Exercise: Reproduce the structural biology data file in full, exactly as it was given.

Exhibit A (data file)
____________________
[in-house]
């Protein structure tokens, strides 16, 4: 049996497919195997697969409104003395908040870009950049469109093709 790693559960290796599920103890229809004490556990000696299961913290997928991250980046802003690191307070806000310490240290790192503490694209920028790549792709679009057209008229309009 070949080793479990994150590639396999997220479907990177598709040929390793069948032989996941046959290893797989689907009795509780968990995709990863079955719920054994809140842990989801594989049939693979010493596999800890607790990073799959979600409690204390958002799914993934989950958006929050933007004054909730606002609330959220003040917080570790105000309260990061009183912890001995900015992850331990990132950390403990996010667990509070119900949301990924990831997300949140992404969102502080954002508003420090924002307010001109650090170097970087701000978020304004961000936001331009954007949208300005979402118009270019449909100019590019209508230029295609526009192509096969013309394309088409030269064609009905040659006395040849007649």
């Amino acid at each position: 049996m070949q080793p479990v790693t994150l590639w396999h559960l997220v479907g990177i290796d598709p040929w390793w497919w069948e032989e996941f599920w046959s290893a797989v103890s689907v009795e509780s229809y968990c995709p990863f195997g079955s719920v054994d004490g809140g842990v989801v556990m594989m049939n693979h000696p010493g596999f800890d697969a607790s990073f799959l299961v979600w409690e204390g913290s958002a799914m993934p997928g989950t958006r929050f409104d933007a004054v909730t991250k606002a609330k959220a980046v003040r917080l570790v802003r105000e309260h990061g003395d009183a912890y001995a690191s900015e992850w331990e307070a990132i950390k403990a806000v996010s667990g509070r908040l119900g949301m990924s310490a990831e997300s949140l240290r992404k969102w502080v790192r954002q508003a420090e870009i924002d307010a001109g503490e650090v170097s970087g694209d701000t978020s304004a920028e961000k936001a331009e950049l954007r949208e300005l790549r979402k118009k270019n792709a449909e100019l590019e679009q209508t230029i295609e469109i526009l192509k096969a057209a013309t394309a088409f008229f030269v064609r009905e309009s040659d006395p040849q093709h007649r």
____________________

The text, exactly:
[in-house]
């Protein structure tokens, strides 16, 4: 049996497919195997697969409104003395908040870009950049469109093709 790693559960290796599920103890229809004490556990000696299961913290997928991250980046802003690191307070806000310490240290790192503490694209920028790549792709679009057209008229309009 070949080793479990994150590639396999997220479907990177598709040929390793069948032989996941046959290893797989689907009795509780968990995709990863079955719920054994809140842990989801594989049939693979010493596999800890607790990073799959979600409690204390958002799914993934989950958006929050933007004054909730606002609330959220003040917080570790105000309260990061009183912890001995900015992850331990990132950390403990996010667990509070119900949301990924990831997300949140992404969102502080954002508003420090924002307010001109650090170097970087701000978020304004961000936001331009954007949208300005979402118009270019449909100019590019209508230029295609526009192509096969013309394309088409030269064609009905040659006395040849007649």
């Amino acid at each position: 049996m070949q080793p479990v790693t994150l590639w396999h559960l997220v479907g990177i290796d598709p040929w390793w497919w069948e032989e996941f599920w046959s290893a797989v103890s689907v009795e509780s229809y968990c995709p990863f195997g079955s719920v054994d004490g809140g842990v989801v556990m594989m049939n693979h000696p010493g596999f800890d697969a607790s990073f799959l299961v979600w409690e204390g913290s958002a799914m993934p997928g989950t958006r929050f409104d933007a004054v909730t991250k606002a609330k959220a980046v003040r917080l570790v802003r105000e309260h990061g003395d009183a912890y001995a690191s900015e992850w331990e307070a990132i950390k403990a806000v996010s667990g509070r908040l119900g949301m990924s310490a990831e997300s949140l240290r992404k969102w502080v790192r954002q508003a420090e870009i924002d307010a001109g503490e650090v170097s970087g694209d701000t978020s304004a920028e961000k936001a331009e950049l954007r949208e300005l790549r979402k118009k270019n792709a449909e100019l590019e679009q209508t230029i295609e469109i526009l192509k096969a057209a013309t394309a088409f008229f030269v064609r009905e309009s040659d006395p040849q093709h007649r």